What is more, this is the thrust in much of the letter. In Hebrews 3:13 the congregation is encouraged to exhort one another. In 10:25 they are encouraged to continue meeting together and to stir one another up. Is it any wonder that the preacher gave to us Hebrews 11? He is giving us an entire chapter of mentors! We are to imitate their faith.

The Eschatological Inducement

The preacher reminds them of the hardships they endured earlier in their life in Christ.  He reminds them of how they had lost possessions and property and then he reminds them that they have a better possession and an abiding one. The striking thing about this inducement is the way it corresponds to his urging.  For example, in verses 32 and 36 he used the word endure. And when describing the better possession as an abiding one he uses a related word.  The point is clear. If we endure we will have an abiding/enduring possession.

The Exegetical Inducement

In verses 37-38, the preacher brings two Old Testament texts together. The first is from Isaiah 26:20. Believers are called to hide in the Almighty until the storm passes, a storm that the Lord will bring upon the faithless. The second text is from Habakkuk 2:3-4. It is here that the Lord tells Habakkuk that he is going to do something that the prophet would not have believed possible. The Lord is going to bring judgment upon Israel.  The Lord’s description is straightforward, “His soul is puffed up, it is not upright within him.” However, the Lord ends by saying that “the righteous shall live by his faith.”

Habakkuk’s response is wonderful. In chapter 3 he responds with a prayer. In verse 2, we read, “In the midst of the years revive it.” However, some Old Testament scholars have said that the last few words should be read differently.  They should read, “In the midst of the years make him live.” In other words, the response of Habakkuk is not to pull up his bootstraps but to call upon the Lord. He asks him to bring about faith that shall enable him to live.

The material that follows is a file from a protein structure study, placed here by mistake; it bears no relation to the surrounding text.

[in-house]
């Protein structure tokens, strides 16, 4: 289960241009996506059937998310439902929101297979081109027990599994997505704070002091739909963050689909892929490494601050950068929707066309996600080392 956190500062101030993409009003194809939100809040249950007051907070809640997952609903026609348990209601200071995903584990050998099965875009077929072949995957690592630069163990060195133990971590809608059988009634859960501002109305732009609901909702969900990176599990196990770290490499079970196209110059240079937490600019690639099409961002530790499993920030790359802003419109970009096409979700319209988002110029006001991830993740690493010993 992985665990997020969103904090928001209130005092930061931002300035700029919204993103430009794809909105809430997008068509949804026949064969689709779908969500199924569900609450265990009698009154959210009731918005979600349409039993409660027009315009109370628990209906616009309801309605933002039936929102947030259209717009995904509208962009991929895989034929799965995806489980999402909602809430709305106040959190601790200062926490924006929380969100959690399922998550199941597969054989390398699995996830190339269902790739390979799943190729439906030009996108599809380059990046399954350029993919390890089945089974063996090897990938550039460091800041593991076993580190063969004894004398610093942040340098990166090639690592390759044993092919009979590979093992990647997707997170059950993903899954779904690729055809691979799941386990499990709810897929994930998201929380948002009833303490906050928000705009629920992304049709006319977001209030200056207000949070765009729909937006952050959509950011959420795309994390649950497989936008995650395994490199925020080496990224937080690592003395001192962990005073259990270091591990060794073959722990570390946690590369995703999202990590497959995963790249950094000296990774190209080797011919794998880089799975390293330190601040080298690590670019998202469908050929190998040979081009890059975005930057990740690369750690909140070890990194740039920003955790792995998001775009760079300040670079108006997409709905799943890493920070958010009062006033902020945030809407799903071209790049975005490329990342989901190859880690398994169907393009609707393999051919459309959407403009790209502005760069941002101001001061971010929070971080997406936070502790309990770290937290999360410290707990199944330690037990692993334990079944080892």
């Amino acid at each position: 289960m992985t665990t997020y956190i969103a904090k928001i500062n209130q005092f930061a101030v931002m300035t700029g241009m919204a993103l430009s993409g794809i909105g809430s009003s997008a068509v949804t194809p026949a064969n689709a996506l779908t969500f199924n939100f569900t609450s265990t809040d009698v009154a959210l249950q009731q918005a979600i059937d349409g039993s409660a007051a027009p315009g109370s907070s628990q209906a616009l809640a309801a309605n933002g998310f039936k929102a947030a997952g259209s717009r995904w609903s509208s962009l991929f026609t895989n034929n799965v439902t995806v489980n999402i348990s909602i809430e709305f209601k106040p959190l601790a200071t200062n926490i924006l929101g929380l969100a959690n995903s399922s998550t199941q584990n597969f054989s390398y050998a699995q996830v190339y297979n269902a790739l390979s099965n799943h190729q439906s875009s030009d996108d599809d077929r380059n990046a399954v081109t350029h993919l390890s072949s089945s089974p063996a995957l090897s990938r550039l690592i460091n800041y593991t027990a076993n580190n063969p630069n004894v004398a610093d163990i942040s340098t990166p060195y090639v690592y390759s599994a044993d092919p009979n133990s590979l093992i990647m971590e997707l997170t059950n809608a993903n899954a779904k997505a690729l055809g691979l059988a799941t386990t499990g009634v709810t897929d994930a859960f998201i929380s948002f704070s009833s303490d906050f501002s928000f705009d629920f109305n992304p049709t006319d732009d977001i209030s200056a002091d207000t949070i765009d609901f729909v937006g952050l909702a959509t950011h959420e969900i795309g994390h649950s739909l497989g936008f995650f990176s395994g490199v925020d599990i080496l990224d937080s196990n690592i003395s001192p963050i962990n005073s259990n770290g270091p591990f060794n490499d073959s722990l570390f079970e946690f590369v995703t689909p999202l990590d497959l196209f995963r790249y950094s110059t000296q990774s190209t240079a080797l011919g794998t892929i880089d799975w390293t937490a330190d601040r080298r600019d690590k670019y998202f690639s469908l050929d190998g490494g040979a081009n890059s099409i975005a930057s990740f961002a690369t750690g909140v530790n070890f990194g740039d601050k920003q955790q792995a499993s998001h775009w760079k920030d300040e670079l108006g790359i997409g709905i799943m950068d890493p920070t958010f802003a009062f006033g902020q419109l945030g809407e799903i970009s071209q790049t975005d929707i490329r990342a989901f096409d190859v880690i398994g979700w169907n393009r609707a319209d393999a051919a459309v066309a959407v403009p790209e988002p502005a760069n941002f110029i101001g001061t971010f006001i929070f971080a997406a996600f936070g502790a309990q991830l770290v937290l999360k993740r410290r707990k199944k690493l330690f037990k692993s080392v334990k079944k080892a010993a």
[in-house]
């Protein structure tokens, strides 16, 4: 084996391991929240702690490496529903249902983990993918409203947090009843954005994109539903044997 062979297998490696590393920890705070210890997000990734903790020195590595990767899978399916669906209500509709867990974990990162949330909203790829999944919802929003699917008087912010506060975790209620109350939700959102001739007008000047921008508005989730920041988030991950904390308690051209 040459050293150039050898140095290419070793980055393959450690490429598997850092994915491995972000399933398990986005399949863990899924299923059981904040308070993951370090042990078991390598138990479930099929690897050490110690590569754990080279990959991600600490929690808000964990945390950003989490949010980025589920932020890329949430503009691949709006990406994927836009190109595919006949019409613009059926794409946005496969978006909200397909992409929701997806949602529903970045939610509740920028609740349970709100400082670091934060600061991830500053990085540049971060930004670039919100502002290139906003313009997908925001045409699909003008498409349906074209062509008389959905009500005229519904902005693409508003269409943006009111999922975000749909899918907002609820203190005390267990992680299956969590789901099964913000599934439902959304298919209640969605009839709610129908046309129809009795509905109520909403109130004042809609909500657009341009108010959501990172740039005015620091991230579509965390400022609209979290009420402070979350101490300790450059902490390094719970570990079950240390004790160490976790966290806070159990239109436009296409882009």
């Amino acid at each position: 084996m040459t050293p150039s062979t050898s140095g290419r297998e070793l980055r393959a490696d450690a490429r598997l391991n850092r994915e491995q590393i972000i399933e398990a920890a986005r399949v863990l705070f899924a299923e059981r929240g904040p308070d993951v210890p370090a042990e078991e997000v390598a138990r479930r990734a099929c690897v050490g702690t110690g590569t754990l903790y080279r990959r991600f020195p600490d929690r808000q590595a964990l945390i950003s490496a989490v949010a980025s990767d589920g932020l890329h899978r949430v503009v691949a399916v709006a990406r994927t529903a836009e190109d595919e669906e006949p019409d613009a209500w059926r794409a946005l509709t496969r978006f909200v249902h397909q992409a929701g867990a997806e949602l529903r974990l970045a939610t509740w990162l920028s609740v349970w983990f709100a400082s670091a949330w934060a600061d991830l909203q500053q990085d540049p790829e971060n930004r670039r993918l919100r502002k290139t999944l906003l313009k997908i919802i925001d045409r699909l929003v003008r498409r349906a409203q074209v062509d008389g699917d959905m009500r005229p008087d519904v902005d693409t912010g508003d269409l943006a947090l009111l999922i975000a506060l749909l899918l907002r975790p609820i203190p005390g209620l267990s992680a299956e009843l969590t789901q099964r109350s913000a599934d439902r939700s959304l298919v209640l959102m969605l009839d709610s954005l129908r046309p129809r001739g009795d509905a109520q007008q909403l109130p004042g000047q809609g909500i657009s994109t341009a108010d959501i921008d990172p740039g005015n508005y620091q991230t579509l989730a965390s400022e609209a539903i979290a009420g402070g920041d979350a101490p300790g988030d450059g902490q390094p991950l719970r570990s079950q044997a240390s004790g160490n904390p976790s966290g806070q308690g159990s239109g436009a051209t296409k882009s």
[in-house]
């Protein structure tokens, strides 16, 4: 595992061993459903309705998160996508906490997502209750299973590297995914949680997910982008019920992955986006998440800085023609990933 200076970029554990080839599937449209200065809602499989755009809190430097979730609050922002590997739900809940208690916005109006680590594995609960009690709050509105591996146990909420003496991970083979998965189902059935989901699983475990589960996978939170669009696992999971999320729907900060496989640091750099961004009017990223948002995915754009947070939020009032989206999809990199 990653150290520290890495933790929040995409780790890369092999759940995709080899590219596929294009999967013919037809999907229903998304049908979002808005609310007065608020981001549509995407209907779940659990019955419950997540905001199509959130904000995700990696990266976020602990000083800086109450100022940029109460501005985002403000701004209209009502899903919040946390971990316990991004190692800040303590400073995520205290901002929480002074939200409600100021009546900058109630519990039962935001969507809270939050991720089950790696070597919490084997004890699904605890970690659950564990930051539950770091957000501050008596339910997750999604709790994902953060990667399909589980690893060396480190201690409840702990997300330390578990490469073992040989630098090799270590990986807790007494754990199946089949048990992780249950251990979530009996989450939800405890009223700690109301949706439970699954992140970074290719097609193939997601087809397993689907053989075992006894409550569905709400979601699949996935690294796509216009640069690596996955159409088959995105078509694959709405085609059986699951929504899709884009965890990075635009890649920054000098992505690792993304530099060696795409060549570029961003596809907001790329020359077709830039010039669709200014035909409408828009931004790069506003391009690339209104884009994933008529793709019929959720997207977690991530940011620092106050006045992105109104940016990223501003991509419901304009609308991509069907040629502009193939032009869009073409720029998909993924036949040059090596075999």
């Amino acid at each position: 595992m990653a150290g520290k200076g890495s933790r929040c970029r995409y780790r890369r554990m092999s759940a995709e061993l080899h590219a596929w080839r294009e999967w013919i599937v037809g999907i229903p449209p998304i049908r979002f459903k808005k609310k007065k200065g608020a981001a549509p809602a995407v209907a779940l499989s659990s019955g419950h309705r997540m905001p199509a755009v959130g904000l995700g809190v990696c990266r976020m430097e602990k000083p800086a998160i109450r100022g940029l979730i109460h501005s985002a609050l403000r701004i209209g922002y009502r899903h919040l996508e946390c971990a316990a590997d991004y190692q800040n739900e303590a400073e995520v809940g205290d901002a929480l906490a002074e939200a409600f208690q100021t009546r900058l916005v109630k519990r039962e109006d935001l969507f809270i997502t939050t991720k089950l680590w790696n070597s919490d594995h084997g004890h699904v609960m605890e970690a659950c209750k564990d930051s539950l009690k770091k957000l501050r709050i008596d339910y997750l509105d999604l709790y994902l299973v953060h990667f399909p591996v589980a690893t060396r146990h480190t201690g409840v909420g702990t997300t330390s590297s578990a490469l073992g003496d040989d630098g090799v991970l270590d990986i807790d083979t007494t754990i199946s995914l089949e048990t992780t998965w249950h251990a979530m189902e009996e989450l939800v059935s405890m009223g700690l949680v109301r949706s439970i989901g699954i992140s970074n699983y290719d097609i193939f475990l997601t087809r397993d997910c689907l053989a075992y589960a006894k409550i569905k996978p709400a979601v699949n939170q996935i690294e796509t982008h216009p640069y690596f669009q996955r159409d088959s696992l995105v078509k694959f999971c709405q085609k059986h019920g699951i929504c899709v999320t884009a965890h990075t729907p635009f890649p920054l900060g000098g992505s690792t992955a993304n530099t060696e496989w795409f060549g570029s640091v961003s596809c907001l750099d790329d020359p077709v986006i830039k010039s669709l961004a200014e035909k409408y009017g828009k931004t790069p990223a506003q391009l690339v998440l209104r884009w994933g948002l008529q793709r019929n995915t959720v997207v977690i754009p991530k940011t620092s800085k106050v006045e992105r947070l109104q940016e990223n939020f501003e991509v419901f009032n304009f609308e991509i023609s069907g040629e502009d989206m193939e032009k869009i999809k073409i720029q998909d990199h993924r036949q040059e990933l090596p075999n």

It seems that this is an excellent example of where inducements ought to lead hearers. When they hear them, they should turn to the Lord.  However, it is also a good reminder for preachers and teachers. They are to persuade men, women, and children, yes, but they are to realize that God’s Spirit is the ultimate persuader.  They are only instruments in the hands of the Redeemer. They are not more. But they are certainly not less. May God make his ministers persuasive men.

[1]One can certainly, here and there, see the seeds of what would later become medieval corruption in this early work, nonetheless, the text remains key for better understanding pastoral care.  Also, it might be good to warn the reader that the first three chapters are not endorsed by this writer due to Chrysostom’s justification of lying in certain circumstances.

[2]John Chrysostom, Six Books on the Priesthood (London: St. Vladimir Seminary Press, 1977), 56.

[3]Ibid., 58.

Jeffrey A Stivason

Jeffrey A Stivason

Jeffrey A Stivason (Ph.D. Westminster Theological Seminary) is a pastor (Grace RPC, graceingibsonia.org) and NT professor at RPTS in Pittsburgh, PA. He is also editor at placefortruth.com.

Read More